Blue sapphire is considered a primary colour gemstone, the purer the primary hue, the more valuable the gemstone. Blue sapphire gemstones are coloured by trace amounts of titanium and iron. (By increasing the level of titanium and iron the colour saturation is also increased.) The most common secondary hues found in blue sapphires are purple, violet, and green. Violet and purple can contribute to the overall beauty of the colour, while green is the bane of a blue sapphire. The problem is that all blue sapphires will have a greenish component when viewed at the right angle. It is the cutter that creates sure that the green isn’t a part of the confront position during a sapphire. When grey is included in the overall colour of the gemstone, often referred to as a grey mask, the sapphire will have a cool or steely quality as opposed to the normal warm velvety hue of a sapphire.
Blue sapphires that are eye-clean or entirely freed from inclusions are uncommon, especially in larger sizes. However, blue sapphires with some internal inclusions are still highly valued, as long because the inclusions don’t reduce brilliance, obscure colour, or otherwise detract from the gemstone’s beauty. Blue sapphires of one-carat weight or more aren’t usually move calibrated sizes or standard shapes. Each gemstone is shaped to maximize the colour and weight of the gemstone.
In blue sapphires, cutting can influence colour in surprising ways. Sapphires are dichroic gemstone, meaning their colour varies depending on the angle from which it is viewed. Viewed in one direction, most blue sapphires appear blue to violet blue. From another direction, they’re going to appear slightly aqua . A skilled cutter will orient their gemstone so that the blue to violet-blue colour shows through the finished gem’s crown.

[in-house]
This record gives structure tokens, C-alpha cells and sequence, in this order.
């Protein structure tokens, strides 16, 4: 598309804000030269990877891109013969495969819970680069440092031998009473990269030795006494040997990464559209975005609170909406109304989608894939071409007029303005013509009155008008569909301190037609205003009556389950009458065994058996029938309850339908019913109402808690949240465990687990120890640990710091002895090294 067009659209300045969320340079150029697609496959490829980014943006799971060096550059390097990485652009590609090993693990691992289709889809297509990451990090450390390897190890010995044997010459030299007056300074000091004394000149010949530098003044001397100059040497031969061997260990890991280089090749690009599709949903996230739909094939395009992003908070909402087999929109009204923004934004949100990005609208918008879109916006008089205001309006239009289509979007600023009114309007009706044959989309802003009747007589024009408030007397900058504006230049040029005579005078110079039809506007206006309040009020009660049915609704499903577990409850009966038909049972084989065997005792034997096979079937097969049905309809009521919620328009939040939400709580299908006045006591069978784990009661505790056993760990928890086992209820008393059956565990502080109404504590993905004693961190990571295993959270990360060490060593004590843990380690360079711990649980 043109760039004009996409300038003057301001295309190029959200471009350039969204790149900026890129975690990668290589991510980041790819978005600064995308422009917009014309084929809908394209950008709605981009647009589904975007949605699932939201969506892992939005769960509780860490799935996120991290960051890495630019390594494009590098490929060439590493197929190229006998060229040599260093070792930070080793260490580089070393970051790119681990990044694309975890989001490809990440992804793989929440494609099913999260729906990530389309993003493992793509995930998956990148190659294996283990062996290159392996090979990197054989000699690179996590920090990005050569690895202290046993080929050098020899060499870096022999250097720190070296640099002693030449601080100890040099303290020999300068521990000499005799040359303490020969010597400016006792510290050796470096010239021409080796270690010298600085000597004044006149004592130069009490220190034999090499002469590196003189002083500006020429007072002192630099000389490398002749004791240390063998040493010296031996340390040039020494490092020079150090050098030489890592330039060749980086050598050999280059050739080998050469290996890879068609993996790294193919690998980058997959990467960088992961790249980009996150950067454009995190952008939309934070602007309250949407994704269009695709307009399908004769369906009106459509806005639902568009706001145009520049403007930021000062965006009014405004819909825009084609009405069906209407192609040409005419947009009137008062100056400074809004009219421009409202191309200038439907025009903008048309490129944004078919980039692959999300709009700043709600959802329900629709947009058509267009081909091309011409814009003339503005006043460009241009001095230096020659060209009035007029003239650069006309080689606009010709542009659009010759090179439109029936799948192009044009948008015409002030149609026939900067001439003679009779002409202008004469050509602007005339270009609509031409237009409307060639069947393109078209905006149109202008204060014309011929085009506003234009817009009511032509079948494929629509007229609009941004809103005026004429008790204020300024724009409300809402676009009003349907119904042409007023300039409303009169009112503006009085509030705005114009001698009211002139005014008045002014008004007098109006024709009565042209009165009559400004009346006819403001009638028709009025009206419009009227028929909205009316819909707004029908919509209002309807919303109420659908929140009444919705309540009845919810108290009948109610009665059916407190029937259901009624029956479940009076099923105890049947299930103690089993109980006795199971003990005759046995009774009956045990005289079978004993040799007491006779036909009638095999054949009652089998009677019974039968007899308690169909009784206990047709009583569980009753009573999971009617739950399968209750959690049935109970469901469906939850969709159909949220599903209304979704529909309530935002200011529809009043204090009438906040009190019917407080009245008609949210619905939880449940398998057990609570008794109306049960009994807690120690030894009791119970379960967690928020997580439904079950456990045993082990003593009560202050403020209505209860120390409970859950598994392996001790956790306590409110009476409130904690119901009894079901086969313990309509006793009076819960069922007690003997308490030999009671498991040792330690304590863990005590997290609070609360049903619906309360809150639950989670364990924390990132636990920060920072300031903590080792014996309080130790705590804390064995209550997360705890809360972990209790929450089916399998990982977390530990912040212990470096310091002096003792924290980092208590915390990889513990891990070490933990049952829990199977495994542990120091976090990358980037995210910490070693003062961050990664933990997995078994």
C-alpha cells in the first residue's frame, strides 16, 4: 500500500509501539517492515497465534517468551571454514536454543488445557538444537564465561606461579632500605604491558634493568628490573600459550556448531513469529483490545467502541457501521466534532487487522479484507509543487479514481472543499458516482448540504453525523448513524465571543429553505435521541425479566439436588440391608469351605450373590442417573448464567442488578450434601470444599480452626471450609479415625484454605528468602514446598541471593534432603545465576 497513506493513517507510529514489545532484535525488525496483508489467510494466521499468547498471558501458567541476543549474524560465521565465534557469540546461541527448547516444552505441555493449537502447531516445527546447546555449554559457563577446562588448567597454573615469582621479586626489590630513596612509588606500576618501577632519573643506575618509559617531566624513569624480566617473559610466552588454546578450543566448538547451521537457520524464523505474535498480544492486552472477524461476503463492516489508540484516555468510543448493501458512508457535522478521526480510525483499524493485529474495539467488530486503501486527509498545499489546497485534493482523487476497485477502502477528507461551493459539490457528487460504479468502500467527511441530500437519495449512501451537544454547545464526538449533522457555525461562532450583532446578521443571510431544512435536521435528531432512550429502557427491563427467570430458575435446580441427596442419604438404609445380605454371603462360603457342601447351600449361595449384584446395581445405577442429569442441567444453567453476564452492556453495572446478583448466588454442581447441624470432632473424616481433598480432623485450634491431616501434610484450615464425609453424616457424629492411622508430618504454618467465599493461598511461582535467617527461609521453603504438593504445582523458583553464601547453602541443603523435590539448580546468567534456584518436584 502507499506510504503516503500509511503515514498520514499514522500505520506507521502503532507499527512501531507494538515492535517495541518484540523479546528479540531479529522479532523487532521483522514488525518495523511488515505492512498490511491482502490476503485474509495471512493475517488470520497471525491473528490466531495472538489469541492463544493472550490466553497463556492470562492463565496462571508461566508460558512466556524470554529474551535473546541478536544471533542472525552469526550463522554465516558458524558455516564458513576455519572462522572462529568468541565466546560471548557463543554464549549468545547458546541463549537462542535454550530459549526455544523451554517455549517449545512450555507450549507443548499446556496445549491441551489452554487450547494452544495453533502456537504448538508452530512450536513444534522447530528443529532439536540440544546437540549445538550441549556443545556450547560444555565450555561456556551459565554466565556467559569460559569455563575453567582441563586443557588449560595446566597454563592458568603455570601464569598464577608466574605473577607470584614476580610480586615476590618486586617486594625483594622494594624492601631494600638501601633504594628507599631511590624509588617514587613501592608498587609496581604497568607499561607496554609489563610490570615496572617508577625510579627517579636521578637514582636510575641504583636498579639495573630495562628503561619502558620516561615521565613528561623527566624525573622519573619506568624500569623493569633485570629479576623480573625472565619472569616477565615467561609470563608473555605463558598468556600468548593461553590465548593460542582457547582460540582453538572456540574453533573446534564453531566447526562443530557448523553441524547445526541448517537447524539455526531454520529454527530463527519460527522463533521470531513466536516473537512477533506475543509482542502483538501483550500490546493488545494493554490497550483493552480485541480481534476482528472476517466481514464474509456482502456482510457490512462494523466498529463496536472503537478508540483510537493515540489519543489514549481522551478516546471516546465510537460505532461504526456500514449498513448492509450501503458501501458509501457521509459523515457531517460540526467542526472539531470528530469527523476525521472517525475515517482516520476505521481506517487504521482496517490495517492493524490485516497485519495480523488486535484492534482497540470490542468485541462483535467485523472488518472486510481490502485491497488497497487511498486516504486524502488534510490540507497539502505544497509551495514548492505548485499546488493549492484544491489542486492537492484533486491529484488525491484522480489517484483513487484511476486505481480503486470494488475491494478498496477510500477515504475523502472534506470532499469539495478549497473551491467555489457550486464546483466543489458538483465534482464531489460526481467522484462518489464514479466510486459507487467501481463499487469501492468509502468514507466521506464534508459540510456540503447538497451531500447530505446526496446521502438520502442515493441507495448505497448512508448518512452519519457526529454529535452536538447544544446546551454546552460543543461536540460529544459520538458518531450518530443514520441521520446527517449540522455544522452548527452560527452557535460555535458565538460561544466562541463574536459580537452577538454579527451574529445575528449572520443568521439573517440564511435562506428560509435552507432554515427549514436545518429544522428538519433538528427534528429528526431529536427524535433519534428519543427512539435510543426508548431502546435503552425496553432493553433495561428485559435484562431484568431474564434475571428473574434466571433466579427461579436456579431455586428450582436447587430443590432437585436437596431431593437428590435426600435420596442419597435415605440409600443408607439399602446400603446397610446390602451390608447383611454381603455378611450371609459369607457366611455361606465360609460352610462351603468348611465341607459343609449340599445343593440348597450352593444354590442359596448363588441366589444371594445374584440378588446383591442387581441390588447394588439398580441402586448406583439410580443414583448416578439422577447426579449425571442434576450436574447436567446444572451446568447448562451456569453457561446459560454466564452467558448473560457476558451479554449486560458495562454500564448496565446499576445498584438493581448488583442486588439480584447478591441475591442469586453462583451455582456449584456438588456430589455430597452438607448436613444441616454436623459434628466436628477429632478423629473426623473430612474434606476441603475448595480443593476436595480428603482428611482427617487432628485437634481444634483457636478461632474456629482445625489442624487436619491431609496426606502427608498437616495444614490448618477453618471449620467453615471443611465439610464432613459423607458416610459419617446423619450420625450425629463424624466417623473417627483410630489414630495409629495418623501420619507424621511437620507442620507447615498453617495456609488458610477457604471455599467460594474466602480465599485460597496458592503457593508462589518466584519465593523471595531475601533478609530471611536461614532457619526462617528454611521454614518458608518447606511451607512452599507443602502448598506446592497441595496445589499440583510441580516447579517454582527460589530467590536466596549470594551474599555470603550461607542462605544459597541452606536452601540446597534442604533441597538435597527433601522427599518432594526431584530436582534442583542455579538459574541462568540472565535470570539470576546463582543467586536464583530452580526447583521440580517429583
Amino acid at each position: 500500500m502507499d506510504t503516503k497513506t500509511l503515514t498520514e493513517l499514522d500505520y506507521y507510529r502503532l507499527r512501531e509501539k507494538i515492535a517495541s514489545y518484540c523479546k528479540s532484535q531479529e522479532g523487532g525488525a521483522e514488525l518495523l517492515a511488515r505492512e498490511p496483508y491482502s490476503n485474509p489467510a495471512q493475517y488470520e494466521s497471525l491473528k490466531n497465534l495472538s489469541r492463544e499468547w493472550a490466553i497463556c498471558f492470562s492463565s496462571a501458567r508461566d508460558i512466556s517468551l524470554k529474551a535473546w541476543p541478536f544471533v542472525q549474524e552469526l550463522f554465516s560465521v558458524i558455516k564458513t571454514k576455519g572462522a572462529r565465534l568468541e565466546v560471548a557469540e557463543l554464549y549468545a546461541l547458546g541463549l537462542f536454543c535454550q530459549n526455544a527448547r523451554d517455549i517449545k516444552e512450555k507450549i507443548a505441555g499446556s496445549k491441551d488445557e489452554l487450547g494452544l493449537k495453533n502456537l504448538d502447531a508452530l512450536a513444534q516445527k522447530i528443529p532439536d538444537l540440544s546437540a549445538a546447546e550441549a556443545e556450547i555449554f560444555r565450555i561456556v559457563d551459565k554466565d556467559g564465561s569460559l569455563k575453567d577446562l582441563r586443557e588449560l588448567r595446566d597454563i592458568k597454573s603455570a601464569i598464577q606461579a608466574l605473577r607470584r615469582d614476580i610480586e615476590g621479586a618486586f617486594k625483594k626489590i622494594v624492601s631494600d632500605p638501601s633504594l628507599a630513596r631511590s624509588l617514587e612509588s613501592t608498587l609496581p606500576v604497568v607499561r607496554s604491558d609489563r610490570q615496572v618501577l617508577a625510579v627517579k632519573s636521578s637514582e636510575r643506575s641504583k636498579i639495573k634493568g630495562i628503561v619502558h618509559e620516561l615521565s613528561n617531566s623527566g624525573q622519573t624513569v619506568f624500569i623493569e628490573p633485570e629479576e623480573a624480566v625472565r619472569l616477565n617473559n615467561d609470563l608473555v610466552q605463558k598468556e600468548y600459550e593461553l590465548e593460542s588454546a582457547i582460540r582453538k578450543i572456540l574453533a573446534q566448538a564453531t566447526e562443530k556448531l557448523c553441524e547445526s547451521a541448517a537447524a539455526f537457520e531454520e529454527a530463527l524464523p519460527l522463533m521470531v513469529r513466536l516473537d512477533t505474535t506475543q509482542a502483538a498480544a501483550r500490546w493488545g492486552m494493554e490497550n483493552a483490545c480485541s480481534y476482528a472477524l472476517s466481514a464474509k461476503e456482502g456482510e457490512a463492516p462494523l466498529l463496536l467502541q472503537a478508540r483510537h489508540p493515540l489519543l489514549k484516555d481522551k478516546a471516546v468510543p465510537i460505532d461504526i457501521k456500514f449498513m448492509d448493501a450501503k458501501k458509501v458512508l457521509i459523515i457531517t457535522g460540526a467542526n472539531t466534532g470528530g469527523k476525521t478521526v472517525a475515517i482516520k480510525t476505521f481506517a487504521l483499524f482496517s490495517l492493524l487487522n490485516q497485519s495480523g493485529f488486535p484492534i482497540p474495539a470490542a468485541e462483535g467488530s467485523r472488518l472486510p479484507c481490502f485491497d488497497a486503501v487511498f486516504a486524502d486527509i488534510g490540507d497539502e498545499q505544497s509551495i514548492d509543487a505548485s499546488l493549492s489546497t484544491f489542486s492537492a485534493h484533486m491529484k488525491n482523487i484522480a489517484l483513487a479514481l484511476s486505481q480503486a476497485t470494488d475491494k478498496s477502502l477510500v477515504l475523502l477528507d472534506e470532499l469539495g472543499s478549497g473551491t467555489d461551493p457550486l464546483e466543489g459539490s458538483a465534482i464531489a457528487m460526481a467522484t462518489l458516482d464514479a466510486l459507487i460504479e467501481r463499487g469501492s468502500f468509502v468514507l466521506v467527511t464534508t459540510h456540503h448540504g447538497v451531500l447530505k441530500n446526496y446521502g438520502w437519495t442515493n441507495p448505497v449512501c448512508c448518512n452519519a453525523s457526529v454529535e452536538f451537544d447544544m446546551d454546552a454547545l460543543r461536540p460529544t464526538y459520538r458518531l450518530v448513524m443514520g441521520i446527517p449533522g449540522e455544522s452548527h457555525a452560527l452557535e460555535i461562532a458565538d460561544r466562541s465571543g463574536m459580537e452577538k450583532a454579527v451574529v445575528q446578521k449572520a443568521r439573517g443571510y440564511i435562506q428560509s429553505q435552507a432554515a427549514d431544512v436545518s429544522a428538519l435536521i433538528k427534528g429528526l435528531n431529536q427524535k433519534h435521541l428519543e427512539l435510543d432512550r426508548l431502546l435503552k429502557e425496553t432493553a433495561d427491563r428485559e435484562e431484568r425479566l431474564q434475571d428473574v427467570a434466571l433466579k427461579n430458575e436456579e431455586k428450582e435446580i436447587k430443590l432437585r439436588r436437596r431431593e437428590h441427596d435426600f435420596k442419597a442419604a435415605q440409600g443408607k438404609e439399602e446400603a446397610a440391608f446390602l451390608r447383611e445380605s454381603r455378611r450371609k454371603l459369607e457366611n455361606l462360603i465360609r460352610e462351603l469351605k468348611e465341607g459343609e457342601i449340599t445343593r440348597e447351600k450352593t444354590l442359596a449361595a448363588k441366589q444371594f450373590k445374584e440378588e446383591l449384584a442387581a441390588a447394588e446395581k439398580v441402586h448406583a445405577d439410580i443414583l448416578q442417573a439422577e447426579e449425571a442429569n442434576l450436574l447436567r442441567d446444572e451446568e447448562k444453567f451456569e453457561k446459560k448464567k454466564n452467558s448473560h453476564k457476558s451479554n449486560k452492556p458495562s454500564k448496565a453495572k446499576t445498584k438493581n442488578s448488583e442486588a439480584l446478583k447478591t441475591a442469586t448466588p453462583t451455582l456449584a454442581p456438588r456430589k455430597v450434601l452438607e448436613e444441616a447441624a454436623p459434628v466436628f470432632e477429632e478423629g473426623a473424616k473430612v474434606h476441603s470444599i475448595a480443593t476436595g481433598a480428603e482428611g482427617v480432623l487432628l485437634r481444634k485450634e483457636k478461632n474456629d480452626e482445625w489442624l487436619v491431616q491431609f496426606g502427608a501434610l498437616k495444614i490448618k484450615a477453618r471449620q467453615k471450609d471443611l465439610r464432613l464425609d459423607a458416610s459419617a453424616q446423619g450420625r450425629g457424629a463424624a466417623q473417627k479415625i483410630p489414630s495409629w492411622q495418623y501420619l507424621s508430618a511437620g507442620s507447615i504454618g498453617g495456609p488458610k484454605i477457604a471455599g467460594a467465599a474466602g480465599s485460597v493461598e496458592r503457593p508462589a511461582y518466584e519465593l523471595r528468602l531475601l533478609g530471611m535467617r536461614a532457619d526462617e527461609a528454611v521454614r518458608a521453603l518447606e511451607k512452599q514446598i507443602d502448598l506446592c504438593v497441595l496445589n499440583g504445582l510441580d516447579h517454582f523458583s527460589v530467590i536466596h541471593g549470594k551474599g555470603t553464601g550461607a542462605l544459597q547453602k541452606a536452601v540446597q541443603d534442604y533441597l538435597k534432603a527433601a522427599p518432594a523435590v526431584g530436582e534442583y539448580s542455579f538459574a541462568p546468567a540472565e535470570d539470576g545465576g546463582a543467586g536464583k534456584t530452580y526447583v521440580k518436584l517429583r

Silk inclusions are also acceptable in blue sapphires, as long as they are not so dense as to compromise colour or brilliance. In fact, silk inclusions can increase the worth of a sapphire. The heat treatments used to alter colour and clarity in blue sapphires break down rutile silk, so the presence of intact silk indicates that a sapphire is unheated
Heat treatment and diffusion make attractive blue sapphires out of common corundum that might have little or no value without treatment. Heat treatment is widely utilized in the international sapphire market, and it’s estimated that overflow 90 percent of all blue sapphire within the market today has been subject to heat treatment. Diffusion treatment is way more controversial, and diffusion-treated blue sapphires sell for much but those which have only been heat-treated.
Blue sapphires are found in several locations around the world including Kashmir, Myanmar, Sri Lanka, Madagascar, Thailand, Australia, Tanzania, and the state of Montana in the United States.
Yellow Sapphire Gemstones
After blue sapphires, yellow sapphires are the most sought after colour in today’s jewelery industry. Many yellow sapphires are thought to closely resemble yellow diamonds. They can range in colour from bright canary yellow to greenish yellow, to everything in between. While customers tend to prefer a yellow sapphire colour that is a medium, vibrant canary yellow, a deep, orangish yellow (whisky colour), is highly valued in some Asian markets.
The most common cause of the yellow colouration in a sapphire is the trace element iron. Typically speaking, increased iron concentrations will also increase colour saturation. Yellow sapphires can also be coloured naturally by low-level radiation within the earth or by lab-induced irradiation. Gemstones that obtain their colour through irradiation have been known to fade with exposure to heat and light. Heat treatments have vastly increased the availability of yellow sapphires on the market today. Unheated yellow sapphires with strong saturation remain rare.